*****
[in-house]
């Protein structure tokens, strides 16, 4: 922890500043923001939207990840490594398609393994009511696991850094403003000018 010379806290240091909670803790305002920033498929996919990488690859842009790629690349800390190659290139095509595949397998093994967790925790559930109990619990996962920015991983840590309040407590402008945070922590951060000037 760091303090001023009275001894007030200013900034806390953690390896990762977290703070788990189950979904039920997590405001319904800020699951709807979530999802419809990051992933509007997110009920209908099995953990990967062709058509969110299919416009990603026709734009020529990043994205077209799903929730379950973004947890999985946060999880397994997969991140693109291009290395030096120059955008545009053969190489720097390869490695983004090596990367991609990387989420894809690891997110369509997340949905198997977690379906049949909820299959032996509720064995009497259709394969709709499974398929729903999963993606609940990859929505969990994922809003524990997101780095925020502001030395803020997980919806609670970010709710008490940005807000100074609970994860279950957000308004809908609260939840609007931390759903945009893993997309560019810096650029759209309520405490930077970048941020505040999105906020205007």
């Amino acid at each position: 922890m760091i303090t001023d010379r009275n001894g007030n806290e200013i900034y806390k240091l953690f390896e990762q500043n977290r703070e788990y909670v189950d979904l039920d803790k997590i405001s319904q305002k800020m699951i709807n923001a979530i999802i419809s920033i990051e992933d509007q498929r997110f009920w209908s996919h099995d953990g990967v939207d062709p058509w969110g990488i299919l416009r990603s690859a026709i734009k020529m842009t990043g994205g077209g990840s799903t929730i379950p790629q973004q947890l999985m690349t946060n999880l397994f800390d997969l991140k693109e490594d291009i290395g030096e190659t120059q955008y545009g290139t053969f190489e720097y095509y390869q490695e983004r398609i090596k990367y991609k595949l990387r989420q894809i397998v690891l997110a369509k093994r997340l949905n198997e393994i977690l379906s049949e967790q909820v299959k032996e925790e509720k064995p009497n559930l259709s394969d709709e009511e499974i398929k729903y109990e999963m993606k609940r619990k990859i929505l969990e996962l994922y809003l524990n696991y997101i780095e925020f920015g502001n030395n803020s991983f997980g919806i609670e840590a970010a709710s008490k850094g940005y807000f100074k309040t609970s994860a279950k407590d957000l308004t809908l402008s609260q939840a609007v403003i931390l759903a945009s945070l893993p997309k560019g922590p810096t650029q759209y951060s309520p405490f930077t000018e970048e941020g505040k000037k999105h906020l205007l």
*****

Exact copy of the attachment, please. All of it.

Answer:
[in-house]
């Protein structure tokens, strides 16, 4: 922890500043923001939207990840490594398609393994009511696991850094403003000018 010379806290240091909670803790305002920033498929996919990488690859842009790629690349800390190659290139095509595949397998093994967790925790559930109990619990996962920015991983840590309040407590402008945070922590951060000037 760091303090001023009275001894007030200013900034806390953690390896990762977290703070788990189950979904039920997590405001319904800020699951709807979530999802419809990051992933509007997110009920209908099995953990990967062709058509969110299919416009990603026709734009020529990043994205077209799903929730379950973004947890999985946060999880397994997969991140693109291009290395030096120059955008545009053969190489720097390869490695983004090596990367991609990387989420894809690891997110369509997340949905198997977690379906049949909820299959032996509720064995009497259709394969709709499974398929729903999963993606609940990859929505969990994922809003524990997101780095925020502001030395803020997980919806609670970010709710008490940005807000100074609970994860279950957000308004809908609260939840609007931390759903945009893993997309560019810096650029759209309520405490930077970048941020505040999105906020205007």
């Amino acid at each position: 922890m760091i303090t001023d010379r009275n001894g007030n806290e200013i900034y806390k240091l953690f390896e990762q500043n977290r703070e788990y909670v189950d979904l039920d803790k997590i405001s319904q305002k800020m699951i709807n923001a979530i999802i419809s920033i990051e992933d509007q498929r997110f009920w209908s996919h099995d953990g990967v939207d062709p058509w969110g990488i299919l416009r990603s690859a026709i734009k020529m842009t990043g994205g077209g990840s799903t929730i379950p790629q973004q947890l999985m690349t946060n999880l397994f800390d997969l991140k693109e490594d291009i290395g030096e190659t120059q955008y545009g290139t053969f190489e720097y095509y390869q490695e983004r398609i090596k990367y991609k595949l990387r989420q894809i397998v690891l997110a369509k093994r997340l949905n198997e393994i977690l379906s049949e967790q909820v299959k032996e925790e509720k064995p009497n559930l259709s394969d709709e009511e499974i398929k729903y109990e999963m993606k609940r619990k990859i929505l969990e996962l994922y809003l524990n696991y997101i780095e925020f920015g502001n030395n803020s991983f997980g919806i609670e840590a970010a709710s008490k850094g940005y807000f100074k309040t609970s994860a279950k407590d957000l308004t809908l402008s609260q939840a609007v403003i931390l759903a945009s945070l893993p997309k560019g922590p810096t650029q759209y951060s309520p405490f930077t000018e970048e941020g505040k000037k999105h906020l205007l």